KosAbility is a community diary series posted at 5 PM ET every Sunday and Wednesday by volunteer diarists. This is a gathering place for people who are living with disabilities, who love someone with a disability, or who want to know more about the issues surrounding this topic. There are two parts to each diary. First, a volunteer diarist will offer their specific knowledge and insight about a topic they know intimately. Then, readers are invited to comment on what they've read and/or ask general questions about disabilities, share something they've learned, tell bad jokes, post photos, or rage about the unfairness of their situation. Our only rule is to be kind; trolls will be splayed or neutered or sent to Limbo.
I have a full-time job with a local newspaper, and I'm a graphic artist. I'm good at what I do. In my spare time I make leather masks. This started out as a hobby, but by the time I got a promotion in 2005, this had become more important to me than my regular full-time job.
In 2006, I began experiencing some strange symptoms, and they got worse in 2007. I went to my PCP. After some testing and consultation with a neurologist, I was diagnosed with multiple sclerosis.
Working with MS has been difficult, but not impossible. It's given me a greater understanding of how important it is that we reform health care, and make it accessible to all. I'm very lucky to be employed and have health insurance. There are many others who aren't as fortunate.
More below the fold.
The majority of people with multiple sclerosis have what they call relapsing-remitting multiple sclerosis (RRMS for short.) This is described as disease progression with periods of remission, divided by relapses when the symptoms get worse, or when there are new symptoms. About 50% of people with MS will progress into secondary-progressive MS, which is characterized by fewer flares, but steadily worsening symptoms.
I first began experiencing symptoms in 2006, and was eventually diagnosed in August of 2007 with relapsing-remitting multiple sclerosis. At the time of diagnosis, I had already gone through a flare, which included vertigo, optic neuritis (inflammation of the optic nerve,) nystagmus (involuntary movement of the eye,) paresthesias (phantom sensations) in my face and hands, cognitive problems, and weakness in my right leg and arm.
They had found one lesion in my cerebellum. Since then, they've found I have more lesions in my corpus callosum, my temporal and frontal lobe, and my spine. Recent tests show that I have some atrophy of the retinal nerve fiber layer, which indicates axon breakage without lesion formation. The lesions don't always tell the whole story.
I thought now that I was diagnosed, I would start taking a DMD (disease-modifying drug) and everything would be okay. I was wrong. These drugs are meant to reduce the number of relapses, but they will not prevent relapses, and they do nothing for day-to-day symptoms. All of a sudden, I had a lot of day-to-day symptoms. I kept running into doorframes, and found I had to press against the wall to keep myself from going over. My entire scalp felt like bugs were crawling on it. My eyes were seeing different colors - the colors in my right were very intense, while my left was washed out. I had problems with picking up objects and holding on to them. Sometimes my knuckles would burn like I'd dipped them in acid. Then there was the almost constant vertigo. After a while I got used to it, but I always had some sort of body buzz. When I got home from work, I slept. I'd leave work an hour early several times a week, and then sleep until it was time to go to bed. I'd sleep as late as possible, and then get up and drag myself into work.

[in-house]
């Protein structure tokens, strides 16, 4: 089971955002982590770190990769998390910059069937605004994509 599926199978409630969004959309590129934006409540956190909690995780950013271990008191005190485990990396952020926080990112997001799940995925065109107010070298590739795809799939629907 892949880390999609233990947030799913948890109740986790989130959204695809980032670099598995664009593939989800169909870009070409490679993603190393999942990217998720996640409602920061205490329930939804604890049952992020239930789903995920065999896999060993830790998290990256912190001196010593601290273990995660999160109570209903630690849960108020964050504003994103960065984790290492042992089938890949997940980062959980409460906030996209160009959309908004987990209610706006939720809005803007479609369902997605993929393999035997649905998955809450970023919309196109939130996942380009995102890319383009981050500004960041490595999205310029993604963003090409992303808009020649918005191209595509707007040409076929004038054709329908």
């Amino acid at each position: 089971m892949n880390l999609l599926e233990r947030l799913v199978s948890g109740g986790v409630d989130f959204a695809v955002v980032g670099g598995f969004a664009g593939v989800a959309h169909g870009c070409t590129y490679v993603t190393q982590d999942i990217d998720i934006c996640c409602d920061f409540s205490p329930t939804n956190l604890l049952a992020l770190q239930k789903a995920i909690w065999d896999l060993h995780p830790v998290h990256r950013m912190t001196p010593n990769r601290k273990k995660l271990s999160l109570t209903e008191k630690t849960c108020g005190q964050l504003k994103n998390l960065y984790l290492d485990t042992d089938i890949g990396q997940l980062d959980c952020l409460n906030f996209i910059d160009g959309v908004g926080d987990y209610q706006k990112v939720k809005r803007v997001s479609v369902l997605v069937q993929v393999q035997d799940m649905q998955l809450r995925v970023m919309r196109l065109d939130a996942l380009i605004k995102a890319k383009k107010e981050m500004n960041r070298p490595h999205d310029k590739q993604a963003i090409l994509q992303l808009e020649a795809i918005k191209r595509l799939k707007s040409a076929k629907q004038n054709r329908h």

The cognitive problems were my biggest concern, and so I asked the neurologist to be scheduled for a neuro-psych exam. The neuro-psych is an all-day exam that tests your cognitive abilities, and is quite good at identifying specific areas of organic damage. The psychologist identified that I had some cognitive impairment - moderate in some areas, but taken as a whole, I was rated as mild. However, I had dropped 30 IQ points! I was horrified.
All this, and I'm told I have a 'relatively mild' case of MS. I suppose so - I can still work a full time job.
Working and MS
Trying to work with all these weird symptoms going on was rather like trying to defuse a bomb while you're on hallucinogens. When I started going through the diagnostic process, I was in a small work area with two other people, both of whom were in their own cubicles. It made my problems much easier to hide.
One of the hardest things to deal with was the cognitive problems. I couldn't track from one moment to the next what was going on. I would try to say something, and use the wrong word for the object I wanted. I was just as bad with written language. For several weeks I couldn't type a single sentence correctly. My memory was shot - I couldn't remember numbers or even what day it was. I would see people that I knew, and not recognize them. It got to the point where I had to point at things and grunt to my husband, because I couldn't think of the word in time. "Use your words!" he would say.